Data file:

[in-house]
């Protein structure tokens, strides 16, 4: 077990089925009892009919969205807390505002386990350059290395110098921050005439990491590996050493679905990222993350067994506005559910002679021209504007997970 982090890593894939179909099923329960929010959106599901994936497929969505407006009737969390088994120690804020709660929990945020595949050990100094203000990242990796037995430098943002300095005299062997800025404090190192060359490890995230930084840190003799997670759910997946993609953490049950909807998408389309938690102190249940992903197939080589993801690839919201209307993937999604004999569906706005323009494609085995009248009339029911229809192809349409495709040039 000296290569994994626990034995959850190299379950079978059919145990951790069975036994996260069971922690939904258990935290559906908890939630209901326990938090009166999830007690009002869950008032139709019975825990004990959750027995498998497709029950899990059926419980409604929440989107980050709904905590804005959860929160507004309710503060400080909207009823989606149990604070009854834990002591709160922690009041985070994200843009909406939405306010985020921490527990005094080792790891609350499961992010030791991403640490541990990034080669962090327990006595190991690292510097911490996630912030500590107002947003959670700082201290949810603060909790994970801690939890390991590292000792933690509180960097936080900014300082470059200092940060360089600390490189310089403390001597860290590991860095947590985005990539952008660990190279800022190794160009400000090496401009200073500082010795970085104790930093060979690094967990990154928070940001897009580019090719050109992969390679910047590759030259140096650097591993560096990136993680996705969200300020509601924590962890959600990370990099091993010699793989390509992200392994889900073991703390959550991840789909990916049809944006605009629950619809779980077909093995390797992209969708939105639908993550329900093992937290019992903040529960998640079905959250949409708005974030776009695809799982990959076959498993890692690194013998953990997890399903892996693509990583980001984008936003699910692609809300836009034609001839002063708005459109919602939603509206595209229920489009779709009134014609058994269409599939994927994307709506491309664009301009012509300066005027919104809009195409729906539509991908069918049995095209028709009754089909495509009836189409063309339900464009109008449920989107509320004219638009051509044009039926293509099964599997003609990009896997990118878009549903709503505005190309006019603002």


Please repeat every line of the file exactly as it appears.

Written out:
[in-house]
């Protein structure tokens, strides 16, 4: 077990089925009892009919969205807390505002386990350059290395110098921050005439990491590996050493679905990222993350067994506005559910002679021209504007997970 982090890593894939179909099923329960929010959106599901994936497929969505407006009737969390088994120690804020709660929990945020595949050990100094203000990242990796037995430098943002300095005299062997800025404090190192060359490890995230930084840190003799997670759910997946993609953490049950909807998408389309938690102190249940992903197939080589993801690839919201209307993937999604004999569906706005323009494609085995009248009339029911229809192809349409495709040039 000296290569994994626990034995959850190299379950079978059919145990951790069975036994996260069971922690939904258990935290559906908890939630209901326990938090009166999830007690009002869950008032139709019975825990004990959750027995498998497709029950899990059926419980409604929440989107980050709904905590804005959860929160507004309710503060400080909207009823989606149990604070009854834990002591709160922690009041985070994200843009909406939405306010985020921490527990005094080792790891609350499961992010030791991403640490541990990034080669962090327990006595190991690292510097911490996630912030500590107002947003959670700082201290949810603060909790994970801690939890390991590292000792933690509180960097936080900014300082470059200092940060360089600390490189310089403390001597860290590991860095947590985005990539952008660990190279800022190794160009400000090496401009200073500082010795970085104790930093060979690094967990990154928070940001897009580019090719050109992969390679910047590759030259140096650097591993560096990136993680996705969200300020509601924590962890959600990370990099091993010699793989390509992200392994889900073991703390959550991840789909990916049809944006605009629950619809779980077909093995390797992209969708939105639908993550329900093992937290019992903040529960998640079905959250949409708005974030776009695809799982990959076959498993890692690194013998953990997890399903892996693509990583980001984008936003699910692609809300836009034609001839002063708005459109919602939603509206595209229920489009779709009134014609058994269409599939994927994307709506491309664009301009012509300066005027919104809009195409729906539509991908069918049995095209028709009754089909495509009836189409063309339900464009109008449920989107509320004219638009051509044009039926293509099964599997003609990009896997990118878009549903709503505005190309006019603002």